Now, in closing, it should be said that the idea of them having this much money does not necessarily mean they actually ever see that much actual coin. Joe and his family are capable of outputting 10 gp worth of produce per week, and consuming 6 gp worth of goods per week. It is almost guaranteed that most of the food money is actually coming out of what they grow (so they grow 10 gp worth of food, then turn around and eat 6 gp worth of it every week), and that anything else they get from others in the village is in the form of barter (2 bags of potatoes for that new hoe, for example).
So, while this commoner family may not have much money, they are in no way destitute, and are quite capable of living very comfortable lives, without the need to overall the entire D&D economy just to make it more "realistic" for them.
Poe's Law is alive and well.
Logically, the women shouldn't bother with farming, they should take Profession: Cook, up to the maximum and use their rolls to both feed the family and turn a tidy profit. This practically eliminates the living expenses of the family.
Logically, the women shouldn't bother with farming...QUOTE]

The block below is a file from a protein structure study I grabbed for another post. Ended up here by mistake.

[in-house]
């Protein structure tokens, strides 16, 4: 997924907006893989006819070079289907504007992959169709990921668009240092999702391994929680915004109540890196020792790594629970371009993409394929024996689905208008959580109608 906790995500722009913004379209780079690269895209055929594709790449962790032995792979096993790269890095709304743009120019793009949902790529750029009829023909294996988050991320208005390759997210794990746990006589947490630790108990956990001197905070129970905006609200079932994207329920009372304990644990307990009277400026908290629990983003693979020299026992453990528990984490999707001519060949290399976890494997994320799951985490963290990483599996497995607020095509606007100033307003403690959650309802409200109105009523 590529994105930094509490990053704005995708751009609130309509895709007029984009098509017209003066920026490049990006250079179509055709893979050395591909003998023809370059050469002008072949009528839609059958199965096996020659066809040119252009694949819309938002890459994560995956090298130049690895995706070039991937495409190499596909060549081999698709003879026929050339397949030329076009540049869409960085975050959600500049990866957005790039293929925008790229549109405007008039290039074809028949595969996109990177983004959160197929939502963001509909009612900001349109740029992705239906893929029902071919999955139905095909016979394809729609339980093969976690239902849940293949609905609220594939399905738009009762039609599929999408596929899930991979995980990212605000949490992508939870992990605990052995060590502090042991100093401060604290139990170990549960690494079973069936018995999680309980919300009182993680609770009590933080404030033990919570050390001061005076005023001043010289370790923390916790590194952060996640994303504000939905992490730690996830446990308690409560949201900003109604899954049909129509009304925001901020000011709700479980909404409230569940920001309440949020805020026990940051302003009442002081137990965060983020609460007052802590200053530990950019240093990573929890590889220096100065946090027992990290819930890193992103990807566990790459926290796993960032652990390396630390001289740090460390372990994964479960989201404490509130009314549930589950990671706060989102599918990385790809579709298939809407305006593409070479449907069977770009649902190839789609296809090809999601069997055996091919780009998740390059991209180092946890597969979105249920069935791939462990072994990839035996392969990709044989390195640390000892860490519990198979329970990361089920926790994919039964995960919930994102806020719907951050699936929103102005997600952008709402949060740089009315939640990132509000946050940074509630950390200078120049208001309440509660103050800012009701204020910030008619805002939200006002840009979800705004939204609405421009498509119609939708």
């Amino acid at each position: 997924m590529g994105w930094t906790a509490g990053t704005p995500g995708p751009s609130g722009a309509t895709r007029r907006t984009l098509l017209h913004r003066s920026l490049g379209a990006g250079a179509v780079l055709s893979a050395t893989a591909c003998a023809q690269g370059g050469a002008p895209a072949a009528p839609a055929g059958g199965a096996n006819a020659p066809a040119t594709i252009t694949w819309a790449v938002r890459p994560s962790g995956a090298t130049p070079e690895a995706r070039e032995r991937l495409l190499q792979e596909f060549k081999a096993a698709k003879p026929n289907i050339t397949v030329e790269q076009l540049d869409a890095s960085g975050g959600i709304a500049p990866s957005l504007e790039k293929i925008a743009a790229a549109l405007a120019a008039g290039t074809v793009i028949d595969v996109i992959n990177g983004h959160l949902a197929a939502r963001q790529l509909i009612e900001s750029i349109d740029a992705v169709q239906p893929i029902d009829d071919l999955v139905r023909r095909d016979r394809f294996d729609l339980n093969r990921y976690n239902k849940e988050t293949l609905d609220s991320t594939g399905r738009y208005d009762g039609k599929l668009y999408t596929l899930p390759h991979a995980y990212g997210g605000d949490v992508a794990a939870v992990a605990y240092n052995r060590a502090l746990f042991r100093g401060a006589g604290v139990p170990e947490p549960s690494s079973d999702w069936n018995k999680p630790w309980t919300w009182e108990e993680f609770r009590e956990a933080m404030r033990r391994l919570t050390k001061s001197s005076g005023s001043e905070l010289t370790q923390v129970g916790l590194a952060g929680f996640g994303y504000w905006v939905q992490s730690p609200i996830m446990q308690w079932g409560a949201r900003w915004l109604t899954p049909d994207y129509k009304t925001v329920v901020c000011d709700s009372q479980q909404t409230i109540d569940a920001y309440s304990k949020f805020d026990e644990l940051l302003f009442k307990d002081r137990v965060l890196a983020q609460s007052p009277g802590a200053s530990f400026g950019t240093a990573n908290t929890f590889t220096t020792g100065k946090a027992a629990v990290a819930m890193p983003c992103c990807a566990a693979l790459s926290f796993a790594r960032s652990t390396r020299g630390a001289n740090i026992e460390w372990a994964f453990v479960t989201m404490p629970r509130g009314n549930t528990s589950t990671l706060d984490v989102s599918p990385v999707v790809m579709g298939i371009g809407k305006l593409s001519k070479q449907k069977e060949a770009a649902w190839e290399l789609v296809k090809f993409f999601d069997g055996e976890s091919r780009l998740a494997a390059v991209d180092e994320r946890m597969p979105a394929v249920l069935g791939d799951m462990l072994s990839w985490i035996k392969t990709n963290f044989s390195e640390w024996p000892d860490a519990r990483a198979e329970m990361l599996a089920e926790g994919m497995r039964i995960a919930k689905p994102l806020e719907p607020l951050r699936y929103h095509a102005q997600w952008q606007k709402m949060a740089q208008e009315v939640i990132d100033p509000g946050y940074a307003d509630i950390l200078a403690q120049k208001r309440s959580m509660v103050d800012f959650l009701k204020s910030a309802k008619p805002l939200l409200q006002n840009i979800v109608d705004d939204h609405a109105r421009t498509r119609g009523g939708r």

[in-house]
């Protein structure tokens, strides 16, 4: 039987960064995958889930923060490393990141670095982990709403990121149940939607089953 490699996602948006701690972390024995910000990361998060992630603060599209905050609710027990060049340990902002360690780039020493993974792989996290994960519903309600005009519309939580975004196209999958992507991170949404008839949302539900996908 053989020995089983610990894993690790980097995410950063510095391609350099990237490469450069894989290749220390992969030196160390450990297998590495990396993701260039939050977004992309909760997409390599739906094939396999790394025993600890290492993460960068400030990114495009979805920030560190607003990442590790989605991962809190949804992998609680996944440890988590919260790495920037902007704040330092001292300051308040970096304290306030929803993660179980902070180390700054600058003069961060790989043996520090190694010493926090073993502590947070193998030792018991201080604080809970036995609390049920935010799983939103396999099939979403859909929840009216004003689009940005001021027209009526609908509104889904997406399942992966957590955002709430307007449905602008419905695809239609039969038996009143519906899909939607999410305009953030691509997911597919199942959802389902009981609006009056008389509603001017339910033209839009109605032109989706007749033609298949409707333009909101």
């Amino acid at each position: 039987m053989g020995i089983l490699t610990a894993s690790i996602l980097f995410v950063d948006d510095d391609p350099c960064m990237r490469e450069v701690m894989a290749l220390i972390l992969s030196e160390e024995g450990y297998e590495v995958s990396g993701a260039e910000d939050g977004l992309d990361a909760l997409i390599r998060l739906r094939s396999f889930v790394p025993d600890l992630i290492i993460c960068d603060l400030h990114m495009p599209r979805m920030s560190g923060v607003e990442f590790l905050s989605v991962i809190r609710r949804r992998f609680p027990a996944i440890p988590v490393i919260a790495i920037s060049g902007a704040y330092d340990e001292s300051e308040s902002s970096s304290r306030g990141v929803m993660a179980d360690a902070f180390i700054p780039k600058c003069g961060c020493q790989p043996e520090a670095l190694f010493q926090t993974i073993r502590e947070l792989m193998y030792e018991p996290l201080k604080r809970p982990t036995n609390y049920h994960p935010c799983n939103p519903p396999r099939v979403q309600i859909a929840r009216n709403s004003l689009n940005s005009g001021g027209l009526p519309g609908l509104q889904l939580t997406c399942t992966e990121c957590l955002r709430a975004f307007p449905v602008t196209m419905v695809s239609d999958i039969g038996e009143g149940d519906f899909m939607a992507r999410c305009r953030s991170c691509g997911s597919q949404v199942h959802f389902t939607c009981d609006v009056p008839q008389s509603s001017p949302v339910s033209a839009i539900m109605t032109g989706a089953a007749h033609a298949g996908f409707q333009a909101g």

Oh if only my Feminist Theories prof could read this ;)
Or maybe the men should not bother with farming and max out their ranks in cooking
Thus the family sells the farm and moves closer to town and builds an inn and tavern. Why? Because most farms are in Rural Areas, with few travelers and nearby roads. Every family in the area will also be attempting to lure what few rare travelers there are in the area to their houses to reap the rewards of excess good food. Granted every overworked house wife slaving over a hot fire will want time off and go over to the nearest homestead and spend some of the hard earned "excess" money so she doesn't have to cook as much.
I'm not sure if someone's mentioned it just yet, but I believe the PHB or DMG's reference to commoners earning 1 silver a week is mirrored by the craft or profession skilled: an "unskilled" laborer earns 1 silver a week. The example family of commoners are far from unskilled.
For example: If you’re a fan of Robin Hood than the commoners SHOULD be dirt poor, and unjustly so. That way the good aligned characters will feel compelled to help.